The Thirty Meter Telescope (TMT) - soon to be the world's widest eye on space - has got the go-ahead for construction on the summit of Mauna Kea, Hawaii. Most of Mauna Kea is below sea level. When measured from its oceanic base, its height is 33,500 ft (10,200 m)—more than twice Mount Everest's base-to-peak height. The sacred mountain is about one million years old --long past the most active shield stage of life hundreds of thousands of years ago--providing a stable platform for what will will be the world’s most advanced and capable ground-based optical, near-infrared, and mid-infrared observatory.
The resolution and sensitivity provided by its large aperture and adaptive optics systems, combined with a flexible and powerful suite of instruments, will enable astronomers to address many of the most fundamental questions ofthe coming decades.
One of the primary missions of the TMT will be the detection and analysis of life-bearing exo planets. The exoplanets that have so far been detected are gas giants like Jupiter and Neptune. They were found because their large mass noticeably perturbs the motion of the host star. Surprisingly, many are found very close to their host star. As the higher temperatures there would prevent such planets from forming, itseems that they must have migrated inward, after forming at greater distances. Most astronomers believe that smaller terrestrial planets exist, but these cannot be detected with present telescopes. The TMT will help answer such questions as are such planets common and can they survive the disruption that would result from migration of the massive planets? Do they have atmospheres like Earth?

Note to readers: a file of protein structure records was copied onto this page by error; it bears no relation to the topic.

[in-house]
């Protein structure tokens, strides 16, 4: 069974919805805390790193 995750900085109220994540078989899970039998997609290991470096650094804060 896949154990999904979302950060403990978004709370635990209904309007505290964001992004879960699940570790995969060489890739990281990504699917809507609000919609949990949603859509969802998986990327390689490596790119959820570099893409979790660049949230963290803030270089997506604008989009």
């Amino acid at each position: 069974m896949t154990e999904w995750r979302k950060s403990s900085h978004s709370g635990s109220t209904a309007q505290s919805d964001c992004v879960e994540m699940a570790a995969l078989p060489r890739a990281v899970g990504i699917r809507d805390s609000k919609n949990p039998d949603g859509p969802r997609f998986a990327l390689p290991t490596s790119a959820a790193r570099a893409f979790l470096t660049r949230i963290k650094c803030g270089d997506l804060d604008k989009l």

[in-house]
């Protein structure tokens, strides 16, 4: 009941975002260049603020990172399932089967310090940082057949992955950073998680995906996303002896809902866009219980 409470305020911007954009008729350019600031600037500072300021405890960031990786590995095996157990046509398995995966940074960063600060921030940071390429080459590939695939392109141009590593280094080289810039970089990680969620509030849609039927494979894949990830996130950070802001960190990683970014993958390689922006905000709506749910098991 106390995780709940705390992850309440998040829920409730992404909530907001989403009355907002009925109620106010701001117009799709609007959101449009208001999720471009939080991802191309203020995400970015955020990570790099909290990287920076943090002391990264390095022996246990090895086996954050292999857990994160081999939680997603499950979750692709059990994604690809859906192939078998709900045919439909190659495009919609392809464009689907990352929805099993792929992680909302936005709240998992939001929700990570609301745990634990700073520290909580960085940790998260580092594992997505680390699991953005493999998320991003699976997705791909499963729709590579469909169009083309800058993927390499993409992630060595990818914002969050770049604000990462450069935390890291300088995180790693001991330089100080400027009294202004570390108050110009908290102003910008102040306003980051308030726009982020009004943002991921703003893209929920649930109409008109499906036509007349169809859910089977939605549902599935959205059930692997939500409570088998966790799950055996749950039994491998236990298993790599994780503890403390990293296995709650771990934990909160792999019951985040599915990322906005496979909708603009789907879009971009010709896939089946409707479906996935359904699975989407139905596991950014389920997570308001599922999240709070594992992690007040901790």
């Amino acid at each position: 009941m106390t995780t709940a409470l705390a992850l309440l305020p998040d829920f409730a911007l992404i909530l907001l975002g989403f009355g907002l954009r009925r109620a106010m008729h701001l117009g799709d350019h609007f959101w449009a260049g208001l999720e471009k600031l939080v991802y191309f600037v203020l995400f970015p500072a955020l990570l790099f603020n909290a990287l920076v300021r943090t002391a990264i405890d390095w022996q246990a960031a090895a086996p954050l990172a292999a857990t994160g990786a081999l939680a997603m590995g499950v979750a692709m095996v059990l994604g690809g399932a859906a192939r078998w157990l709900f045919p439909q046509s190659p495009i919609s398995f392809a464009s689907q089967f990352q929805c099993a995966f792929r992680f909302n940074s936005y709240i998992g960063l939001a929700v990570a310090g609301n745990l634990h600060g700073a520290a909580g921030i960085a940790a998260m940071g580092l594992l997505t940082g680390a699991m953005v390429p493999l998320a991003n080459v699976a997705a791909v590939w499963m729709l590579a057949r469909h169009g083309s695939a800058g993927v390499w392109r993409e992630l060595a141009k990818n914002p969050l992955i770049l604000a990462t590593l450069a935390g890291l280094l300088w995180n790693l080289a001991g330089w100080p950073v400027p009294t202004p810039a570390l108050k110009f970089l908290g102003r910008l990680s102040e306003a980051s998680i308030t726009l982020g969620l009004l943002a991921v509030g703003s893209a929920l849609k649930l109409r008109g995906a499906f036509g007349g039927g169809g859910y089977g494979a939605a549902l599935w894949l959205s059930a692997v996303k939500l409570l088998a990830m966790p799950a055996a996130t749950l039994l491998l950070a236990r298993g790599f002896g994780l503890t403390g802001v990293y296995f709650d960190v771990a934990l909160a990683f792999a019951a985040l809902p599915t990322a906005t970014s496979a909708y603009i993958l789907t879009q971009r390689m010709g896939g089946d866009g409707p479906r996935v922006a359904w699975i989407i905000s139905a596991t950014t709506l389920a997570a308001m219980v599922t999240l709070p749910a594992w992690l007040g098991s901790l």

If terrestrial planets exist, are conditions conducive to the development of life? Each star has a habitable zone, where a planet would have a surface temperature similar to that of Earth. If, as expected, exoplanetary systems have populations of small icy bodies like comets, it is possible that water and organic molecules could have been delivered to such planets by impacts. If life then develops, it might be detected by signatures of biological activity in planetary atmospheres.
Adaptive optics (AO) systems allow the largestoptical-infrared telescopes on Earth to achieve higher resolution than telescopes in space, which necessarily have smaller apertures. By compensating atmospheric turbulence, AO allows telescopes to reach the diffraction limit, in which the angular resolution achieved is proportional to the diameter of the telscope aperture.
The TMT will dwarf 13 other telescopes located on the extinct volcano --the biggest currently is the twin 10-metre Keck telescopes. The summit is a perfect location as it offers clear skies for 300 days of the year. The TMT will have to cede the world size record, when the European Southern Observatory's 39-metre European Extremely Large Telescope on the mountain Cerro Armazones goes live in Chile early next decade.
The Daily Galaxy via TMT